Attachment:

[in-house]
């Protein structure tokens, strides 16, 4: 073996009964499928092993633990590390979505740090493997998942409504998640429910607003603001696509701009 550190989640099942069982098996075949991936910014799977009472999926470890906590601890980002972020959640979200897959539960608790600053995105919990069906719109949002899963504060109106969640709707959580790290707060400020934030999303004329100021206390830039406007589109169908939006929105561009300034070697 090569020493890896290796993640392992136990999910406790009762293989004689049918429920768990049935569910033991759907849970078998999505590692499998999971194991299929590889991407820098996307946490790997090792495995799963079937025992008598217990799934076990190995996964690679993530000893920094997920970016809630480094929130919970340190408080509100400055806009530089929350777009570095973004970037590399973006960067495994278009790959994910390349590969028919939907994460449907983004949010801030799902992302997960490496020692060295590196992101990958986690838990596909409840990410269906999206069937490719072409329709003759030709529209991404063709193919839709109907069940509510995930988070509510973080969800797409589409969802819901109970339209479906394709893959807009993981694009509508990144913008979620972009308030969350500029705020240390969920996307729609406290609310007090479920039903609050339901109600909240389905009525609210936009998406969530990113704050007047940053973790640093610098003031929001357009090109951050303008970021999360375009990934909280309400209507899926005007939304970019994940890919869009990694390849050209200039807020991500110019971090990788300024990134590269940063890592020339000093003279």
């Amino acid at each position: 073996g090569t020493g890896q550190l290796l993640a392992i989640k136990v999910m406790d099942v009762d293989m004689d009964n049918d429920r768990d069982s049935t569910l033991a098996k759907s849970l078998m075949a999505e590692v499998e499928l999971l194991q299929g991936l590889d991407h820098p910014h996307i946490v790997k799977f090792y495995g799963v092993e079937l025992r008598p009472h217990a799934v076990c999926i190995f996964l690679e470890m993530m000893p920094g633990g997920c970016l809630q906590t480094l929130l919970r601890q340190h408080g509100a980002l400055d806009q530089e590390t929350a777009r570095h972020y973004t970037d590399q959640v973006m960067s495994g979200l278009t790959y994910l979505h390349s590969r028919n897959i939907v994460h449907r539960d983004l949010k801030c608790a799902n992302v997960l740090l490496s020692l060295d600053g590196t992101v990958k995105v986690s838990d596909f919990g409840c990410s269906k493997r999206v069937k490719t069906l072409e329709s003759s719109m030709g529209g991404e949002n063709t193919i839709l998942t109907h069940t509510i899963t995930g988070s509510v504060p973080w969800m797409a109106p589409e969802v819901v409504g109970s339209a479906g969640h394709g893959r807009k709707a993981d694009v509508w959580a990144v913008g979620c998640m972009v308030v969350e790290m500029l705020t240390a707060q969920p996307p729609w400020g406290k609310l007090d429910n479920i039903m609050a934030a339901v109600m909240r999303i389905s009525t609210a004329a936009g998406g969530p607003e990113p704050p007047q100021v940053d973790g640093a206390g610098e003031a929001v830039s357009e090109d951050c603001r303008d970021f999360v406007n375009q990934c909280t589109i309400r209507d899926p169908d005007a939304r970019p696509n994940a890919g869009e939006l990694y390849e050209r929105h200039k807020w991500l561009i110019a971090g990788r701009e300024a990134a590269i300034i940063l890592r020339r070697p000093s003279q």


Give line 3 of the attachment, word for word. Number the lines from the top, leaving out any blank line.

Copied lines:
């Amino acid at each position: 073996g090569t020493g890896q550190l290796l993640a392992i989640k136990v999910m406790d099942v009762d293989m004689d009964n049918d429920r768990d069982s049935t569910l033991a098996k759907s849970l078998m075949a999505e590692v499998e499928l999971l194991q299929g991936l590889d991407h820098p910014h996307i946490v790997k799977f090792y495995g799963v092993e079937l025992r008598p009472h217990a799934v076990c999926i190995f996964l690679e470890m993530m000893p920094g633990g997920c970016l809630q906590t480094l929130l919970r601890q340190h408080g509100a980002l400055d806009q530089e590390t929350a777009r570095h972020y973004t970037d590399q959640v973006m960067s495994g979200l278009t790959y994910l979505h390349s590969r028919n897959i939907v994460h449907r539960d983004l949010k801030c608790a799902n992302v997960l740090l490496s020692l060295d600053g590196t992101v990958k995105v986690s838990d596909f919990g409840c990410s269906k493997r999206v069937k490719t069906l072409e329709s003759s719109m030709g529209g991404e949002n063709t193919i839709l998942t109907h069940t509510i899963t995930g988070s509510v504060p973080w969800m797409a109106p589409e969802v819901v409504g109970s339209a479906g969640h394709g893959r807009k709707a993981d694009v509508w959580a990144v913008g979620c998640m972009v308030v969350e790290m500029l705020t240390a707060q969920p996307p729609w400020g406290k609310l007090d429910n479920i039903m609050a934030a339901v109600m909240r999303i389905s009525t609210a004329a936009g998406g969530p607003e990113p704050p007047q100021v940053d973790g640093a206390g610098e003031a929001v830039s357009e090109d951050c603001r303008d970021f999360v406007n375009q990934c909280t589109i309400r209507d899926p169908d005007a939304r970019p696509n994940a890919g869009e939006l990694y390849e050209r929105h200039k807020w991500l561009i110019a971090g990788r701009e300024a990134a590269i300034i940063l890592r020339r070697p000093s003279q």